Periacetabular osteotomy (PAO) is an effective joint-preserving procedure for developmental dysplasia of the hip. However, some patients report dissatisfaction after PAO. Because patient satisfaction is increasingly used as a health care quality metric, it is important to gain a better understanding of factors associated with patient satisfaction after PAO. The goal of this study was to investigate patient satisfaction among a cohort of Asian patients undergoing PAO. This study included 227 Asian patients who had undergone PAO at our institution between 1998 and 2016. The study participants completed a questionnaire assessing patient satisfaction, reasons for dissatisfaction, and postoperative Oxford Hip Score (OHS) and University of California, Los Angeles (UCLA), activity scale score. Based on their satisfaction levels, the participants were divided into 4 subgroups, and their demographic characteristics and postoperative patient-reported outcomes were compared. Of the 227 patients, 190 expressed satisfaction that correlated with OHS-pain, OHD-activities of daily living, and UCLA activity scale scores. Primary reasons for dissatisfaction after PAO were persistent pain (24 of 49, 49%), functional limitations (14 of 49, 29%), stiffness around the hip (4 of 49, 8%), unmet expectations (4 of 49, 8%), conversion to total hip arthroplasty (2 of 49, 4%), and complications (1 of 49, 2%). Multivariate analysis showed that preoperative Kellgren-Lawrence grades 1 and 3 were the significant predictive factors for satisfaction and dissatisfaction, respectively. The potential for lower patient satisfaction associated with Kellgren-Lawrence grade 3 because of persistent pain and functional limitations postoperatively suggests that consideration of preoperative severity of osteoarthritis could enhance patient satisfaction after PAO. [Orthopedics. 2022;45(5):297-303.].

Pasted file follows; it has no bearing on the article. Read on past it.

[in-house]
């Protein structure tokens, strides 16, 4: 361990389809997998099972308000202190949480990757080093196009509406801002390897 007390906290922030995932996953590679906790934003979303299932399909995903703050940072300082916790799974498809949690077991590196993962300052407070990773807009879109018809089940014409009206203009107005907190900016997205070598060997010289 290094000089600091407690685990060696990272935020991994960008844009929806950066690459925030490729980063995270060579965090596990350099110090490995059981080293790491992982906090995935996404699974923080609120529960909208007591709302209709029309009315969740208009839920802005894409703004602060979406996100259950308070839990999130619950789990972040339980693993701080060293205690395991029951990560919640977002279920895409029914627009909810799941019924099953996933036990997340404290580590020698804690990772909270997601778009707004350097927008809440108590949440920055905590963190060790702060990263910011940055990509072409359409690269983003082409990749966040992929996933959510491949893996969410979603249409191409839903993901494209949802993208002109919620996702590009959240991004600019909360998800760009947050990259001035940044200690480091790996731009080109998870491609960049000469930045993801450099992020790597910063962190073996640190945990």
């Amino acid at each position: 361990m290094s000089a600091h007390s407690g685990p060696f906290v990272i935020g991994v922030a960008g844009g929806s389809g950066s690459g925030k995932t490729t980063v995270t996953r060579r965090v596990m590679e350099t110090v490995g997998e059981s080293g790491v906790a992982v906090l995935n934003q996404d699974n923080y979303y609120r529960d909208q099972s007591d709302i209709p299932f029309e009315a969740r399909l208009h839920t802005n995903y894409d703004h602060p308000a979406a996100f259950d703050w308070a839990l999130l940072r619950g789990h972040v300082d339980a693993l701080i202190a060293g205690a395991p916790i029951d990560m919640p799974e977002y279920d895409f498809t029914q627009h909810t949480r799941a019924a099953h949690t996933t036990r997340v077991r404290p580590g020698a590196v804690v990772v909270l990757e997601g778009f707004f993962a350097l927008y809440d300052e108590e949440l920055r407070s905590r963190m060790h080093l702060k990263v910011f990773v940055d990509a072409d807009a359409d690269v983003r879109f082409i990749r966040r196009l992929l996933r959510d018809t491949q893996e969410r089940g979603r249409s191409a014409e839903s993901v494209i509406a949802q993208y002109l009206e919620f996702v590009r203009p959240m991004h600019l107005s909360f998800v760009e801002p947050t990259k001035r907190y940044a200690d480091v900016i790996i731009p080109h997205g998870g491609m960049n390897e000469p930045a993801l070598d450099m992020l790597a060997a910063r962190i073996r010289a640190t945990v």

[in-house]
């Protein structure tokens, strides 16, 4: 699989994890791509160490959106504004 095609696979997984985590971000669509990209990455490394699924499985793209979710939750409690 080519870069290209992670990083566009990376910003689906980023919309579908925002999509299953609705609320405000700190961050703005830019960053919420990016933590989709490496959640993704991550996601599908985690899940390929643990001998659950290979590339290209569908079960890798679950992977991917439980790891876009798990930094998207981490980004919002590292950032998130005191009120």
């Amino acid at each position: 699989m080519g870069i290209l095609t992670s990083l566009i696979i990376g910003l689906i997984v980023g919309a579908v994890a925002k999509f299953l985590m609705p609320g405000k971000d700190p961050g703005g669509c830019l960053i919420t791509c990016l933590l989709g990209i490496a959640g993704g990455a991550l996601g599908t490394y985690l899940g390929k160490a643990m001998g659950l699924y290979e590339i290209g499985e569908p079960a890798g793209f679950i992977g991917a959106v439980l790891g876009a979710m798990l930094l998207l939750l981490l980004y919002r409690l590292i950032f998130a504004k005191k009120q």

All Science Journal Classification (ASJC) codes